HealthyChildren.org from the American Academy of Pediatrics says ordinarily the lips of skin (labia), surrounding the vaginal opening, are separated. In rare cases, they grow together blocking the opening, partially or completely. This condition is called labial adhesions.
This occurs in about two percent of girls up to age six in the United States reports BabyCenter.com. While it can be unsettling for parents, in most cases it shouldn’t cause worry.
Usually labial adhesions don’t cause symptoms, but HealthyChildren.org says they can lead to difficulty with urination and increase a girl’s susceptibility to urinary tract infections. If the vaginal opening is significantly blocked, urine and/or vaginal secretions will build up behind the obstruction.
The Center for Young Women's Health (CYWH) says it’s not clear why some develop labial adhesions. It’s thought low levels of estrogen, that girls normally have during childhood, can result in the condition.
Hygiene is also thought to play a role in some cases. Covenant Care Pediatrics says irritation from urine or stool may inflame the labia, making them more likely to form adhesions. Irritants such as soaps, bubble baths or diaper rashes may inflame the skin as well.
In most cases, nothing needs to be done. BabyCenter.com advises unless the adhesion is causing problems, it's best to leave it alone. HealthyChildren.org goes on to say the majority of adhesions resolve on their own as the child gets older and require no treatment.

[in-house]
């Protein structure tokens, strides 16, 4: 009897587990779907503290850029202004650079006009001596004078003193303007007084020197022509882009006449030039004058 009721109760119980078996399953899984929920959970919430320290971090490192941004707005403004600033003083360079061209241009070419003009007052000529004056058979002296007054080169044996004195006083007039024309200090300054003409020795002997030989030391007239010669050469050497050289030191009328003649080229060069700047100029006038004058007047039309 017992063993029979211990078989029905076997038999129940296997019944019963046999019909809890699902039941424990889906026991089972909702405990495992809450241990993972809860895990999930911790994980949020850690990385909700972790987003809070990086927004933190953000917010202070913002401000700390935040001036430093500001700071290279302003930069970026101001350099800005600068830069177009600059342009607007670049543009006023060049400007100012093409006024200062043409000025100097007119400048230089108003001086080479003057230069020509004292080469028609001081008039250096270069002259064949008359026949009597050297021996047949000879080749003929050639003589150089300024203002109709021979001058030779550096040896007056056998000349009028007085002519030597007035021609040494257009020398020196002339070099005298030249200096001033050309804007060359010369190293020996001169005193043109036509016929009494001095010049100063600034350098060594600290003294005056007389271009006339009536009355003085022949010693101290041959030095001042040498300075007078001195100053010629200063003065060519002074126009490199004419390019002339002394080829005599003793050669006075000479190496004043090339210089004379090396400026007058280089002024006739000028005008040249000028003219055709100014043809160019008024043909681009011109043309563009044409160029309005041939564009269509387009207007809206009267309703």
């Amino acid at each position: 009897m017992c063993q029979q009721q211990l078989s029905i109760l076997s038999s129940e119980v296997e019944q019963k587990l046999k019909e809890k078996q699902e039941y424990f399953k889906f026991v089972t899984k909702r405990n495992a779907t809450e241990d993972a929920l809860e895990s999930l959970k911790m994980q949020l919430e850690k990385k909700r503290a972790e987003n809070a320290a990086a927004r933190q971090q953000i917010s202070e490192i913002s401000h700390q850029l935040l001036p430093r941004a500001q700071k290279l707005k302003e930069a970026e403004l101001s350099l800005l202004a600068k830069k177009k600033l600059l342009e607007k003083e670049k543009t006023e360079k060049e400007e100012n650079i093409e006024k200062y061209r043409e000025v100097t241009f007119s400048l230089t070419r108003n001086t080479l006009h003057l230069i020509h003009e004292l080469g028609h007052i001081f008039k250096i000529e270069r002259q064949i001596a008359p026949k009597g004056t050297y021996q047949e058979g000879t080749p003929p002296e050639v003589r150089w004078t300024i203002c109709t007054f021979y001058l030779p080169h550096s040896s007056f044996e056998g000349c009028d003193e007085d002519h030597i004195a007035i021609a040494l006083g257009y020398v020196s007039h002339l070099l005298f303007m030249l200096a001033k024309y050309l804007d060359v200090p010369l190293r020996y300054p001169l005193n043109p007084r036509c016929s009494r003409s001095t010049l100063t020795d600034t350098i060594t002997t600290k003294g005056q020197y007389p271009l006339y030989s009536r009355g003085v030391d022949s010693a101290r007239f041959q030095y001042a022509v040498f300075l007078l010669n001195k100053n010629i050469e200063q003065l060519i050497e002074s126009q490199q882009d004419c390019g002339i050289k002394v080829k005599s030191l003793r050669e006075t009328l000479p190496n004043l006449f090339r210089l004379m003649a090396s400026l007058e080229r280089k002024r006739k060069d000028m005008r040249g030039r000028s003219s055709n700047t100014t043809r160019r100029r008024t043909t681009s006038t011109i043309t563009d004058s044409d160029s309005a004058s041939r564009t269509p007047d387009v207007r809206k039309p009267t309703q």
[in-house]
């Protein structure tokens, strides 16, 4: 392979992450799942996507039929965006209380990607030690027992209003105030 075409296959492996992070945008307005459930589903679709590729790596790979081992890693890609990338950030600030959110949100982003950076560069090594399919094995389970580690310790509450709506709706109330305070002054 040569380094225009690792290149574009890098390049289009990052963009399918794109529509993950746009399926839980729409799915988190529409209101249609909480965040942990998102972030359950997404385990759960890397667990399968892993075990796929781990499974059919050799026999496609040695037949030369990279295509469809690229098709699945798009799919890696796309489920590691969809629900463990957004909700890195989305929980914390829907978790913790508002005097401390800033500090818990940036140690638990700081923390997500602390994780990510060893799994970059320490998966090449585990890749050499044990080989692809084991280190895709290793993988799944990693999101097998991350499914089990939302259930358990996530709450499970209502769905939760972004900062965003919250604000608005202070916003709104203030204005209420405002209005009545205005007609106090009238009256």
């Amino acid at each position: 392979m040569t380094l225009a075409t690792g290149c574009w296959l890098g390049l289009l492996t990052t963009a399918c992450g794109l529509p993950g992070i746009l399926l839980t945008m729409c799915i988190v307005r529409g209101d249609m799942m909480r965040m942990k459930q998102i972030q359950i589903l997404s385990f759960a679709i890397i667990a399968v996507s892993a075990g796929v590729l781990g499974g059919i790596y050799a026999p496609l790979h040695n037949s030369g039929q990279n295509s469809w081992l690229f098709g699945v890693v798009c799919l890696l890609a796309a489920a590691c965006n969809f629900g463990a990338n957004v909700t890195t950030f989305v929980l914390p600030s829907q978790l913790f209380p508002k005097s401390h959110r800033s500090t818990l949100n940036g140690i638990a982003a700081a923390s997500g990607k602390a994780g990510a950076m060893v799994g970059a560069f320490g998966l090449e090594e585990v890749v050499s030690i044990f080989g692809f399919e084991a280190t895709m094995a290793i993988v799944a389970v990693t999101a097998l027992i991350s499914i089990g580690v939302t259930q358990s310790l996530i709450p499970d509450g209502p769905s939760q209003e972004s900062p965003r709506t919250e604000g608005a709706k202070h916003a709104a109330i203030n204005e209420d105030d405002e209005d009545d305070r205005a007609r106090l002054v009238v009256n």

For more serious labial adhesions, HealthyChildren.org says, at first, your doctor will attempt to spread the labia gently. If the connecting tissue is weak, this mild pressure may expose the opening. But if the connecting tissue is too strong, an estrogen cream may be prescribed for parents to apply to the area. Then very gently and gradually spread the labia apart over a period of time.
CYWH says estrogen-containing creams are safe to use for this treatment. Only a very small amount is used, for a limited time. A few girls may develop temporary small breast buds or darkening of the labia. These conditions aren’t dangerous and disappear once treatment stops.
It’s possible but rare that very thick adhesions won’t respond to treatment. CYWH says if adhesions don’t improve with estrogen cream, discuss other options with a health care provider.
Unfortunately, this condition might continue on and off throughout childhood. But upon puberty when estrogen levels rise, the condition should disappear.
To prevent possible labial adhesions, Covenant Care Pediatrics says avoid irritants such as bubble baths and strong soaps and keep the area clean. Promptly remove stool and urine from diapers. Quickly treat diaper rashes. Be sure older girls are wiping from front to back.
Labial Adhesion. Babycenter.com by BabyCenter, L.L.C. Web 18 Oct 2011.
Labial Adhesions. Healthychildren.org by American Academy of Pediatrics. Web 18 Oct 2011.
Labial Adhesions: A Guide for Parents. YoungWomensHealth.org by Center for Young Women's Health, Children's Hospital Boston. Web 18 Oct 2011.
Labial Adhesions. CovenantCarePediatrics.com by Covenant Care Pediatrics, PC. Web 18 Oct 2011.
Reviewed October 20, 2011
by Michele Blacksberg RN
Edited by Jody Smith